WHAT IS A POLISH MANAGER LIKE?
By Ewa Adamczyk, the Managing Partner & CEO at NAJ International. An insight into managerial recruitment processes of the Executive Search Consultant with 28-year long experience.
Polish C-level Manager/Director/Board Member is a person raised in the last 30 years of the new economy – a 40-60 years old person. He has experience of work in at least 2 organizations. However, there are also professionals whose careers are composed of e.g. 6-7 companies. Such rich portfolios result from frequent job changes (every 2-3 years) at the beginning of their professional careers, which proved to be very beneficial in terms of their further development. Those changes indicated that young professionals were very coveted by companies just entering the Polish market either in terms of their qualifications, competences or character.
Polish C-level Manager/Director/Board Member has been usually brought up by international organizations, which entered Poland in ’90s and later bringing along modern market solutions. As a result, most often he is a modern manager shaped by rapidly developing and ambitious companies, which were expanding to the east of Europe and were not afraid of risk. He usually held many positions due to internal and external promotions, worked with expatriates – hence he knows his job thoroughly.
Polish C-level Manager/Director/Board Member came across various organizational cultures of Germany, France, USA, UK, Sweden, Norway, Finland, Denmark, Netherlands, Italy, Spain, China, Japan, Korea and many other countries. He can define the preferred organizational culture and provide reasons for this opinion. He is characterized by high elasticity by being able to modify his team management style in accordance with the style present in the given organization. Furthermore, Polish C-level Manager/Director/Board Member often has experience not only in the area of start-ups, establishment and development of the company, but also, he often observed or participated in mergers, company acquisitions (including direct competitors) or reorganizations. He employed and expelled employees – he learned what it means to work in a global corporation, in which countries with better results transfer profits to headquarters, which takes responsibility for the company’s global results. He adjusted the regional strategies to specifications of the Polish market and often delivered the best results in the region.
Polish C-level Manager/Director/Board Member asks multiple questions in order to understand the strategy and his direct principal, he wants to know “why” – understanding of his company/division/department allows him to reach above average results. He is creative, he likes improving – one can count on his suggestions and ideas out-of-the-box. On the other hand, the role of submissive implementer does not suit him well – such tasks usually discourage him after some time and he may become open to new, more interesting challenges. He is an energetic sparring partner for both, the Board and Owners in the home country or abroad. He most often is fluent in English. However, there is also a considerable group of people proficient in German or French.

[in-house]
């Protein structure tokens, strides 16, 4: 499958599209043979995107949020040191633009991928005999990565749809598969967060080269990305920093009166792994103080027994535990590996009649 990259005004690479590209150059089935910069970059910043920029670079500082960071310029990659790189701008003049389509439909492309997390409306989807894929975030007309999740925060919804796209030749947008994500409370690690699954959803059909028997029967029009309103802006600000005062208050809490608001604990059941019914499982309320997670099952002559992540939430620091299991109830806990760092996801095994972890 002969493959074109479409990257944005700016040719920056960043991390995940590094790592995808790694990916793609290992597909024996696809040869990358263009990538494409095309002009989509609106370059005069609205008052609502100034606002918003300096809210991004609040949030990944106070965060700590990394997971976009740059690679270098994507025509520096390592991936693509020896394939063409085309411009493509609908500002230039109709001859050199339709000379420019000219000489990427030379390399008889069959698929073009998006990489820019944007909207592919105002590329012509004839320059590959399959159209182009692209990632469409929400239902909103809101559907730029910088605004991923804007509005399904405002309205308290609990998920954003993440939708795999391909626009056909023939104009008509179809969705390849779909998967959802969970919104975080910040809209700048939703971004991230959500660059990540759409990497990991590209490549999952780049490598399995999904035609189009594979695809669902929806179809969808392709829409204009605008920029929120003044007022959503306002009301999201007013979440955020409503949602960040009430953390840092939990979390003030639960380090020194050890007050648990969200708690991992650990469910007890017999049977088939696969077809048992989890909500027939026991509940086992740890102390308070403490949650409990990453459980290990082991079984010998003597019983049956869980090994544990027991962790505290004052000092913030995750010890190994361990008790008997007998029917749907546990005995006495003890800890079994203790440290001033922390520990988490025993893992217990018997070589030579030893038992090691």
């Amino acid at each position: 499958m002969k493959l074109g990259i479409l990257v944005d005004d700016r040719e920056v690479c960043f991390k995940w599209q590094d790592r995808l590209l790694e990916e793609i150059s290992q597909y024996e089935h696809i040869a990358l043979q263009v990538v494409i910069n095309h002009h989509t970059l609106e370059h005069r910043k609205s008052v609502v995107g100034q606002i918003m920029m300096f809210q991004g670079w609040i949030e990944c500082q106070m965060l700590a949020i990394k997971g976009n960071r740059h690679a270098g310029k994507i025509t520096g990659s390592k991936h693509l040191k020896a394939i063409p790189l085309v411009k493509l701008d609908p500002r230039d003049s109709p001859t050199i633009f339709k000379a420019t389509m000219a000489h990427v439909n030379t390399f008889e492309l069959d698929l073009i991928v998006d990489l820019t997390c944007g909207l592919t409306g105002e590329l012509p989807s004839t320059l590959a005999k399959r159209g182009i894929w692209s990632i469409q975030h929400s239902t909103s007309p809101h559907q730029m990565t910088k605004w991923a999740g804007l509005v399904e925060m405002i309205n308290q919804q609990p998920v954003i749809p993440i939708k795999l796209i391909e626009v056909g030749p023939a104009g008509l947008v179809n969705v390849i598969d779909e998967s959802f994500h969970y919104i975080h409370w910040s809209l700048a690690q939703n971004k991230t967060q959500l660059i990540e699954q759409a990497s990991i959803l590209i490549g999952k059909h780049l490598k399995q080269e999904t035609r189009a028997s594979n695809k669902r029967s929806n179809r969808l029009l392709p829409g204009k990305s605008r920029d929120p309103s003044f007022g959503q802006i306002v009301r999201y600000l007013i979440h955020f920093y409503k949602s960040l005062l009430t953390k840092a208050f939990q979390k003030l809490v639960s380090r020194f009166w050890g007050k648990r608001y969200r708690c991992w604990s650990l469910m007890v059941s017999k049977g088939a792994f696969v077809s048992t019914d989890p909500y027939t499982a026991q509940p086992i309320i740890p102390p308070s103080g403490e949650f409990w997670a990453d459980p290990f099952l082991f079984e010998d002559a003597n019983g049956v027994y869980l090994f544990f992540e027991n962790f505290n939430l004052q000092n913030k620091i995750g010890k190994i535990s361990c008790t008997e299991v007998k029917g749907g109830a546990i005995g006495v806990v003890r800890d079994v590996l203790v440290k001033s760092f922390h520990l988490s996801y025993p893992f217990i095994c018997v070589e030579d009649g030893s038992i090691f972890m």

He is a hardworking person, enjoys the action or building a project. He does not cope well with expelling the employees. He enjoys and needs to be praised, which provides him with additional motivation to even harder work. He is energetic and is open to consider new professional challenges outside Poland due to the insufficient amount of job offers in the national market. His willingness to relocate in Poland, even in the face of a good employment offer, is considerably limited. He likes challenges, he is ambitious, he enjoys learning – he is motivated by achievements. He is keen on overcoming adversities according to the Polish saying, “the harder, the better”. He is fond of being paid properly for his work and it has been a long time since he has been the cheapest manager in Europe, in spite of the fact the Polish market is regarded as the market with low employment costs (they are indeed low, but not necessarily in case of managerial positions).
One of my clients once said: “If I have an international project team, especially if it is a project from the R&D area, I always try to have at least one Pole onboard. When there is adversity, which discourages the whole group, the same adversity is a catalyst for the actions of the Pole and later for the whole team. He will always ask why it cannot be done and will always check all possibilities – there is a chance that he will come up with something out-of-the-box. He usually is an optimist and tackles problems with an “everything can be done, there is always a solution” attitude. It is up to us if we will make use of ideas generated in that way. If I add more analytically oriented nationalities to such a team, then the effect is outstanding”.
If you feel that your international boards lack creativity – maybe it is worth checking what nationalities you have onboard.